In my preseason predictions, I had the New Orleans Saints winning the NFC South and theAtlanta Falcons missing the postseason. After watching almost every snap of Atlanta's 27-23 loss to the Miami Dolphins, I feel stronger than ever about that prediction. The biggest area that concerns me for this 1-2 Atlanta team is its defense. I have some concerns on the offensive side of the ball, but right now, the Falcons' biggest problem is that they don't have a playoff-caliber defense.
Can Atlanta fix that side of the ball?
Atlanta's defense is very well coached and usually very difficult for opposing quarterbacks to decipher. But on Sunday, they stayed in their base 4-3 look most of the game, utilizing little deception or pre-snap movement on most first and second downs. Part of the reason for this was that their jack-of-all-trades, Kroy Biermann, was unavailable and is out for the season. Ryan Tannehill and Miami's offense overall did struggle early in the game, and the Falcons were excellent with their blitz calls, including often bringing a defensive back as part of their blitz package. The blitzing often got home (5.5 sacks), and, several times, Tannehill didn't account for the free defensive back blitzer, which is usually on the quarterback. Miami's protection unit seemed to be quite confused in terms of its assignments when Atlanta chose to blitz. The Dolphins also attempted only 15 rushes in this game. While Lamar Miller broke a 49-yard run, on the other 14 attempts, Miami mustered just 2.9 yards per attempt, so there were some promising signs for the Falcons' defense.
Miami's defense looked tired at the end of the first half and their tackling was very poor, but their pass rush stepped up as the game went along and it became more of a challenge for Matt Ryanto move this Falcons offense. That put more pressure on the Falcons' defense, and that group was not up to the challenge against a very poised Tannehill. When Tannehill is able to accurately read and diagnose the defense before the snap, he is generally very precise with his throws and timing. In the second half against the Falcons' static fronts, Tannehill was far more successful and looked much more comfortable against Atlanta's blitzes.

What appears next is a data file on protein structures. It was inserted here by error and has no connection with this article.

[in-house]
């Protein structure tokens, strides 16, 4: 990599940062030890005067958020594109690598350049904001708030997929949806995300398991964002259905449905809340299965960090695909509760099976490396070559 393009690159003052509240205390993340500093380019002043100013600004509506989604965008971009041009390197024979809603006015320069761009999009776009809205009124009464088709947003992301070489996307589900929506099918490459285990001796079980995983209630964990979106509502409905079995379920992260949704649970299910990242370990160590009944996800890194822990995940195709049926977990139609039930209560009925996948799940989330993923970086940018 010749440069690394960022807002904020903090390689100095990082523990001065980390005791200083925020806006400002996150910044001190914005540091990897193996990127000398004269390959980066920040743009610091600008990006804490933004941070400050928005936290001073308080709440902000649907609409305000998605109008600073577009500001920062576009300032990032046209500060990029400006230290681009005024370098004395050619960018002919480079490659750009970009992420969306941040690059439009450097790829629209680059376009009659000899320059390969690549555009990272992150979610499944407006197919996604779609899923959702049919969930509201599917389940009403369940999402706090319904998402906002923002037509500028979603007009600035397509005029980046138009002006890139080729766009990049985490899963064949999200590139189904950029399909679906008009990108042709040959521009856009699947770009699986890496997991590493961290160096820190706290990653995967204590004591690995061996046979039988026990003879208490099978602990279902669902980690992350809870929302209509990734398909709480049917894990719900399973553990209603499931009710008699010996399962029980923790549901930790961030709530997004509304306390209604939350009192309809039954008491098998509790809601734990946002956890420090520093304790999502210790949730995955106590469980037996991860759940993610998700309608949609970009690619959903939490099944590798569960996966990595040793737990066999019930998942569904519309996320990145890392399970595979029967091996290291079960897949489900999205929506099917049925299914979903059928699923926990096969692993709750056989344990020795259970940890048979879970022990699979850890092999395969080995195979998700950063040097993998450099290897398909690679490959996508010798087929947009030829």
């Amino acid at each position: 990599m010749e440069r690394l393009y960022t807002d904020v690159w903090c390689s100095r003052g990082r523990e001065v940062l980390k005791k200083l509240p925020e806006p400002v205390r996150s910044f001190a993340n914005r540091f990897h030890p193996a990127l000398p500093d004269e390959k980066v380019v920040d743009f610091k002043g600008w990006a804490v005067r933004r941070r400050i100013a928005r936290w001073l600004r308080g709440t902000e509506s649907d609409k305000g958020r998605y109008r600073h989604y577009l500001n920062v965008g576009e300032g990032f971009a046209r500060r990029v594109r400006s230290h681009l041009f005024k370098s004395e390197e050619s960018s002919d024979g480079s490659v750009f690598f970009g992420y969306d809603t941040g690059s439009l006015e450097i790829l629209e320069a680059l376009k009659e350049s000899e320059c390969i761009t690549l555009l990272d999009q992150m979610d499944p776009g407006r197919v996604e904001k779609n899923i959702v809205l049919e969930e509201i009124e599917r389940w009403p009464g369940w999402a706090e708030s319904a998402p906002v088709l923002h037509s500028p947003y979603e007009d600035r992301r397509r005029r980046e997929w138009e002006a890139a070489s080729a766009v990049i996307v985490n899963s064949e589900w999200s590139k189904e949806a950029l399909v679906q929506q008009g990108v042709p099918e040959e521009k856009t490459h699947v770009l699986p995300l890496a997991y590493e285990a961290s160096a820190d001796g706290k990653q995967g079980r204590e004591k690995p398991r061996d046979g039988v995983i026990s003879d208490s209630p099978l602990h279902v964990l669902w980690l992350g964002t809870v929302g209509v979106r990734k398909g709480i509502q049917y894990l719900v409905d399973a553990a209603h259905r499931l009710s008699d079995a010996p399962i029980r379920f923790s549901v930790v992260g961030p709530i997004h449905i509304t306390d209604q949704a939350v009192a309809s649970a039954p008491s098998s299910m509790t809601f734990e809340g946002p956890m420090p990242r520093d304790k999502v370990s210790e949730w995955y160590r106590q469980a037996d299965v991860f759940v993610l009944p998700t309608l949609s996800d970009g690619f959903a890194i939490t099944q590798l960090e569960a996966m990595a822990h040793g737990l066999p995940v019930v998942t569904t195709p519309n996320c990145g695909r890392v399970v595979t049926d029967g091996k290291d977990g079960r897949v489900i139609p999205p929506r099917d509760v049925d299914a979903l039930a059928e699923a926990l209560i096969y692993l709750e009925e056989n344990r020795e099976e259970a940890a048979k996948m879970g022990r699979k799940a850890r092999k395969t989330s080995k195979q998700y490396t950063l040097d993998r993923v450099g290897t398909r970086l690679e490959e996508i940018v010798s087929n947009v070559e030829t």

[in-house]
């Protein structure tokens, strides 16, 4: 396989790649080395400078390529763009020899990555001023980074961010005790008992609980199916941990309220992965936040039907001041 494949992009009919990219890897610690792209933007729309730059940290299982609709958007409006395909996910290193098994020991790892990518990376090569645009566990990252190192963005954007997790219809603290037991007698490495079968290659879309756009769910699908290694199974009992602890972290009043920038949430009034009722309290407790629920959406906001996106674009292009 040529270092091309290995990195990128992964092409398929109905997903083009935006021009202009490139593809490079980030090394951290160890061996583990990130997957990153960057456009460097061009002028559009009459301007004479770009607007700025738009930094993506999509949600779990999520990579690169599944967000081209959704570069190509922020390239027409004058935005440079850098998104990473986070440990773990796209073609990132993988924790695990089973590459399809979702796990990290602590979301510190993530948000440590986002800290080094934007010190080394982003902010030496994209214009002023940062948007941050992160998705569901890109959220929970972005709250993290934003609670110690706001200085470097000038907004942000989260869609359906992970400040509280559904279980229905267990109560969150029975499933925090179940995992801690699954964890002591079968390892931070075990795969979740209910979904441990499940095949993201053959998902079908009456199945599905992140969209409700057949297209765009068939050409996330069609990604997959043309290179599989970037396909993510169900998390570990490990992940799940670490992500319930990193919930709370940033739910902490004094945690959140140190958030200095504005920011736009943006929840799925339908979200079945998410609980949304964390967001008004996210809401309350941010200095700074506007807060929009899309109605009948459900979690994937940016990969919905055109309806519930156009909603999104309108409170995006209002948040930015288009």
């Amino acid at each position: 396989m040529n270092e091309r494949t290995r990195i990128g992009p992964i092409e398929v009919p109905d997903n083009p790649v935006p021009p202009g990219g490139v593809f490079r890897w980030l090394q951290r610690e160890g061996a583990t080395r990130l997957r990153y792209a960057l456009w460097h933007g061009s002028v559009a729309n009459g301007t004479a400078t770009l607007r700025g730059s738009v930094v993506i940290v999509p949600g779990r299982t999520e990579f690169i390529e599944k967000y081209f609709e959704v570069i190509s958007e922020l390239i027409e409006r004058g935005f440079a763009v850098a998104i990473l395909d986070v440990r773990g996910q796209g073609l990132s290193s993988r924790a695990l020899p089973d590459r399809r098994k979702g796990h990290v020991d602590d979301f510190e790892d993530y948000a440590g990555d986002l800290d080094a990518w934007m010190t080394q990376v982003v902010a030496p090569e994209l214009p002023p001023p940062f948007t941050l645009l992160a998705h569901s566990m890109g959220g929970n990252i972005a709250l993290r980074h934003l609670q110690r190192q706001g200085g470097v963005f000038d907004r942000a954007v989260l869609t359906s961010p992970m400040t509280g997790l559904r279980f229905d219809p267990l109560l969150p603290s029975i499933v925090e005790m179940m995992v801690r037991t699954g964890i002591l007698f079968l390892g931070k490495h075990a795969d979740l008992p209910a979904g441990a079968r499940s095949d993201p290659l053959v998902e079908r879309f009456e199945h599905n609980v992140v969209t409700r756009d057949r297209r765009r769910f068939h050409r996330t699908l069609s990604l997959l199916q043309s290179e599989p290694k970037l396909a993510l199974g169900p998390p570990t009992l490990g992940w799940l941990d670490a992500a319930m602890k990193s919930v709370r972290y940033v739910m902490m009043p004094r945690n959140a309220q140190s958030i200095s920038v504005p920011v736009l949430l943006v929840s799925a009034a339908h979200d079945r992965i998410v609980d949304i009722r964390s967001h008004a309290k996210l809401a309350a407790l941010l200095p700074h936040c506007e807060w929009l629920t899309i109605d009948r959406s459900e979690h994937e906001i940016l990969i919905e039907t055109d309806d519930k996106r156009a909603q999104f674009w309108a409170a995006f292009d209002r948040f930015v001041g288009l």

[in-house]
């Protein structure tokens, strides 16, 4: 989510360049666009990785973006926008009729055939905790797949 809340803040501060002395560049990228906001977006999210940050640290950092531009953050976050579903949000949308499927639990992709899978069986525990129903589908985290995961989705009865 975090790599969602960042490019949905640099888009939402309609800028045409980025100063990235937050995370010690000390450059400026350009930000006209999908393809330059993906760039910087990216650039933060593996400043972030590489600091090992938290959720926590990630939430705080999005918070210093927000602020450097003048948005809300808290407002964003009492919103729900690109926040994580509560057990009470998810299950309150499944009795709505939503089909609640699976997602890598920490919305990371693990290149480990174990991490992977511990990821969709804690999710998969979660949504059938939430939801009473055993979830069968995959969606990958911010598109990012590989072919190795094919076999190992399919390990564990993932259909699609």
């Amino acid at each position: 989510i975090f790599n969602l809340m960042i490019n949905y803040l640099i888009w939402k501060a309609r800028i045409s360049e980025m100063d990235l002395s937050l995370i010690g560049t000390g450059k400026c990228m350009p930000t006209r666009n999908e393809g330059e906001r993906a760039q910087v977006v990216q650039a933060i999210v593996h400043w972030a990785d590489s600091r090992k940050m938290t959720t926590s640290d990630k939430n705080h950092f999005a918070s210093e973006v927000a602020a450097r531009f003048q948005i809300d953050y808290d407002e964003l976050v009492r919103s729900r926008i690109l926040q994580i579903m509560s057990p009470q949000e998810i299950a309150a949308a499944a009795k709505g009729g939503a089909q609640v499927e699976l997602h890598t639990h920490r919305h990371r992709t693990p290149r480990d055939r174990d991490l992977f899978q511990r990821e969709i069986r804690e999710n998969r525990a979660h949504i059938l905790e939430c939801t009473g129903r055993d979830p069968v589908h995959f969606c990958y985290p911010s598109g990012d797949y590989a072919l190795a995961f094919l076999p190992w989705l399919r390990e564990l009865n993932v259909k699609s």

In a league in which creating mismatches on both sides of the ball is of paramount importance, the biggest issue for the Falcons is a lack of overall talent and depth on the defensive side. Not only did the Falcons lose Biermann last week, but they also lost possibly their best defensive player, Sean Weatherspoon, for the season. This is a unit that is lacking playmakers and is also starting two rookie CBs in Desmond Trufant and Robert Alford. While they played well the first two weeks, Trufant and Alford struggled as this game went on, and their inexperience showed on Miami's last drive. They played too far off of their receivers, consistently giving up underneath passes without enough resistance -- potentially because they were afraid of getting beat deep. They will get better with experience but could suffer more growing pains this season.
The Falcons are struggling to get pressure on opposing QBs without blitzing, and their linebackers really struggle in coverage against tight ends. Charles Clay had four catches for 40 yards, including a critical 21-yard gain into the red zone on Miami's game-winning drive. If they don't get Weatherspoon back, this will continue to be an area of weakness for Atlanta.
While the huge hit by Don Jones on punt coverage to jar the ball loose from Harry Douglas could have been the biggest play of the game, the Falcons' defense had many things going for it today but was unable once again to close out an opponent. The Saints are rolling, and the NFC is extremely competitive. Unless Atlanta finds a pass rush and improves vastly on the back end, this defense is the biggest reason the Falcons might be watching the playoffs from home this season.